She was beginning to get impatient and her tone had now shifted just enough to make me feel distinctly uncomfortable. A not altogether unfamiliar feeling for me though.

The emphasis on the “you,” the assumptive “would” – variations of this sort of conversation have played out several times over the course of my life. The prejudice used to be overt, mostly food related and therefore easy to respond to.

“I just love curry. It’s so aromatic. I really should try to eat more spicy food.”

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“I thought you may know Raj from accounting.”

“I’m sorry, I don’t know why I did that dumb Apu accent when I said that. We’re cool right?”

“Your English is soooo good. Good for you!”

Globalization and increased immigration brought about a worse kind of discrimination. The politically correct kind, usually manifested in a casual dismissiveness toward anyone who appears different – an “other.” Fake smile. Awkward silence. Shuffle away. The kind of look that says, “I just assume you won’t know anything or be interested in cottages, single-malt, snow-shoeing, golf. Therefore I won’t even attempt conversation. I’ll just look at you but not really see you because saying nothing is better than saying the wrong thing.”

A lifetime of navigating these kinds of interactions had rendered me numb. Too weary to be indignant. Too cynical to try and educate in the hope that next time it will somehow be different. Too hoarse from symbolically jumping up and down and shouting to an apathetic audience “Look at me! I exist. I’m just like you, really.”

Yet, as I contemplated how to respond to Doris, I felt surprisingly different. I thought about the countless times she had brought over an extra bag of crusty rolls from the European bakery for me or excitedly dropped off small treat bags of candy and cookies for my son every Christmas and Easter, or handwritten her mother’s recipe for “war cake” on a tattered old Post-it note. I didn’t experience the intense, rising anger quickly countered by a sinking feeling of disappointment, that made me want to shake my head and walk away.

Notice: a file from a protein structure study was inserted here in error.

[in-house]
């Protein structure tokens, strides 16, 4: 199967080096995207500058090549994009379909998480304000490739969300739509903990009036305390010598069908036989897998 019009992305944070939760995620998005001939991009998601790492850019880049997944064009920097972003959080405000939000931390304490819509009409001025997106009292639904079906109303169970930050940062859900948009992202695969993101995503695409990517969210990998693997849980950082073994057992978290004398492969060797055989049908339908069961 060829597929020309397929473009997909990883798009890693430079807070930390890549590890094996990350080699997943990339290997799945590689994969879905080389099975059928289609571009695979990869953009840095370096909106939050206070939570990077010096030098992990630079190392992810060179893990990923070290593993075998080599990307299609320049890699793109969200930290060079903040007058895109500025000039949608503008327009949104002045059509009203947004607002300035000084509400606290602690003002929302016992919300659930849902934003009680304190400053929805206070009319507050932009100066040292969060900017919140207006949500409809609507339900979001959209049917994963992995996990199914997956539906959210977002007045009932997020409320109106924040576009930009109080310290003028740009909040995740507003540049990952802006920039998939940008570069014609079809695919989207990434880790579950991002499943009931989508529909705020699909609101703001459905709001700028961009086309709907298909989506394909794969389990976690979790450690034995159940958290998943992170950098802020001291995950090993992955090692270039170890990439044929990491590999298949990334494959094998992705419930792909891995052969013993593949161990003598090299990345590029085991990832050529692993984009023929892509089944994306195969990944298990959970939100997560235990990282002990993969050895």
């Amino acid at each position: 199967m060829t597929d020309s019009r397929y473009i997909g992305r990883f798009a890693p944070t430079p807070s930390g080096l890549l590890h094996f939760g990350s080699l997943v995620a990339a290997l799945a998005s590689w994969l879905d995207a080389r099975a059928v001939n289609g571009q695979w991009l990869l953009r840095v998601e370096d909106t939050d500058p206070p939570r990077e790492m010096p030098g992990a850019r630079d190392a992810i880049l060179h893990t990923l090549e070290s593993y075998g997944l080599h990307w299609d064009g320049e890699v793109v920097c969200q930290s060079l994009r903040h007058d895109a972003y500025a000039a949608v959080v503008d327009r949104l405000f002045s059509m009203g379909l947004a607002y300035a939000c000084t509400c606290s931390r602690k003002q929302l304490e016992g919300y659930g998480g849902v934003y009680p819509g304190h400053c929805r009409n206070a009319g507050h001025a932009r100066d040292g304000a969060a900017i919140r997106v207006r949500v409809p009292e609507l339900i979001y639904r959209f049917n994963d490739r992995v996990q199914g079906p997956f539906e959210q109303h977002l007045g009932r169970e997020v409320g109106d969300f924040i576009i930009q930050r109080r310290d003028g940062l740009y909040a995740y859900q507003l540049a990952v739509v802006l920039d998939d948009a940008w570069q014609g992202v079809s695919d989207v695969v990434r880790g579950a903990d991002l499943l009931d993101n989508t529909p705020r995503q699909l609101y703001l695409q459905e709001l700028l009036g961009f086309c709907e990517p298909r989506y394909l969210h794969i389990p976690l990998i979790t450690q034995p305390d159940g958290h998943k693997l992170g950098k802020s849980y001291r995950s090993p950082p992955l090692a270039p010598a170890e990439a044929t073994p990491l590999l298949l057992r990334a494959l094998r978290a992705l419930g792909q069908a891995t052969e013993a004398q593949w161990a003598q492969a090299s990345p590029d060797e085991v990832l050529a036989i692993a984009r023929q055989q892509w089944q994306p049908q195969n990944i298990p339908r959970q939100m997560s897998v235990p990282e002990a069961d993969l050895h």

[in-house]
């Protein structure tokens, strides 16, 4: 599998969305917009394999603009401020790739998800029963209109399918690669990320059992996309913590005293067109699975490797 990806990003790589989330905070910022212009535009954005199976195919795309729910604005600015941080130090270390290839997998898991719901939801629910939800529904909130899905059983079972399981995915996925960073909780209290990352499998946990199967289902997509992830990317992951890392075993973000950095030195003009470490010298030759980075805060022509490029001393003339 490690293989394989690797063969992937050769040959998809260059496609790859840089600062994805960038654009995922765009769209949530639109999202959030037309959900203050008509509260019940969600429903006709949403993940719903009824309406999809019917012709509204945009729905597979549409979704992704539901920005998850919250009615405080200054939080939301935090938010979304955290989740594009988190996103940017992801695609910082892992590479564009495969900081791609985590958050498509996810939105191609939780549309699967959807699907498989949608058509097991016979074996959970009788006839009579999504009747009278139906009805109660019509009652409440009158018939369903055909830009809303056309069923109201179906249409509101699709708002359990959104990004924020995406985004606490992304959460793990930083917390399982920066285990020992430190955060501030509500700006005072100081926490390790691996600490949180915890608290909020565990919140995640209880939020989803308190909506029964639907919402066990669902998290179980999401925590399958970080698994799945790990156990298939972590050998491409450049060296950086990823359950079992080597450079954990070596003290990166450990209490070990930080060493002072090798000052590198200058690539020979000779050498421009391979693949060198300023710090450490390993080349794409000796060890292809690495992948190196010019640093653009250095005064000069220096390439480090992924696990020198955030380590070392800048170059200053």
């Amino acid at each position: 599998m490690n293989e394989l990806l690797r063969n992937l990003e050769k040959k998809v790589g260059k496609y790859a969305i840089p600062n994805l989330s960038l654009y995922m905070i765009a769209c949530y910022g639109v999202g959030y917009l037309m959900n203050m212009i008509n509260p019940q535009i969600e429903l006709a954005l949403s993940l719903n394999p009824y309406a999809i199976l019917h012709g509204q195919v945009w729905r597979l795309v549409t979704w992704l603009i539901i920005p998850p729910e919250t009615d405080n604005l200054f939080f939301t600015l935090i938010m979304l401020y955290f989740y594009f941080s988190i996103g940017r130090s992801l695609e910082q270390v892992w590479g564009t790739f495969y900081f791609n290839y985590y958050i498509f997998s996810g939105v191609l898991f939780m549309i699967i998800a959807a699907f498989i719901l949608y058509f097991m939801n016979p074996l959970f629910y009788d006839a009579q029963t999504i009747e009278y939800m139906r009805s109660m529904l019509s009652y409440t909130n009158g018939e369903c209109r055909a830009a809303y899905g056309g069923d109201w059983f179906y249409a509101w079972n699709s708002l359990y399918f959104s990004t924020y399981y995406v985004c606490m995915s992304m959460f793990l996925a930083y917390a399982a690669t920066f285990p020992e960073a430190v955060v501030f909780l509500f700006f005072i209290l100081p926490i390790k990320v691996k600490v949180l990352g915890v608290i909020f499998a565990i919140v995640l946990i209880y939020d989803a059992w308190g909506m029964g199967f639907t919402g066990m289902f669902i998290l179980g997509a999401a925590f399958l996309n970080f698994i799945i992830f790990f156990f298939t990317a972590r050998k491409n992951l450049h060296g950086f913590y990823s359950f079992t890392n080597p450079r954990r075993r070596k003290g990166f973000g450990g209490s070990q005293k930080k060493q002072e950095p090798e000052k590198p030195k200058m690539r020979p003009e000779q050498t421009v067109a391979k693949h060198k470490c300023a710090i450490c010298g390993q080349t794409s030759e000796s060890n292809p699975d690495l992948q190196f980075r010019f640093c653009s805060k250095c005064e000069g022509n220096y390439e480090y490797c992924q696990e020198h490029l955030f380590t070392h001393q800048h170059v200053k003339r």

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We live in confusing times. Everyone is an activist of some sort, quick to get on their soapbox and decry the latest ill that has befallen society. Boldly adding their voice to a growing chorus of opposition. Bravely hash-tagging in solidarity with whatever social injustice they are outraged by. Is any of it effective I wonder? Are we really bridging the divide or just widening it? Yelling (or tweeting in all caps!) till we are blue in the face but unable to see the humanity that unites us all, even when it is staring right in front of us.

Perhaps, sometimes a simple question about picking out a gift is just that. A question. Not some sinister, layered statement prompting heated debate on identity politics, race and inclusion in our fractured world.

In the end, we both agreed you can’t really go wrong with a nice bottle of Chardonnay.

Maya Noronha lives in Mississauga, Ont.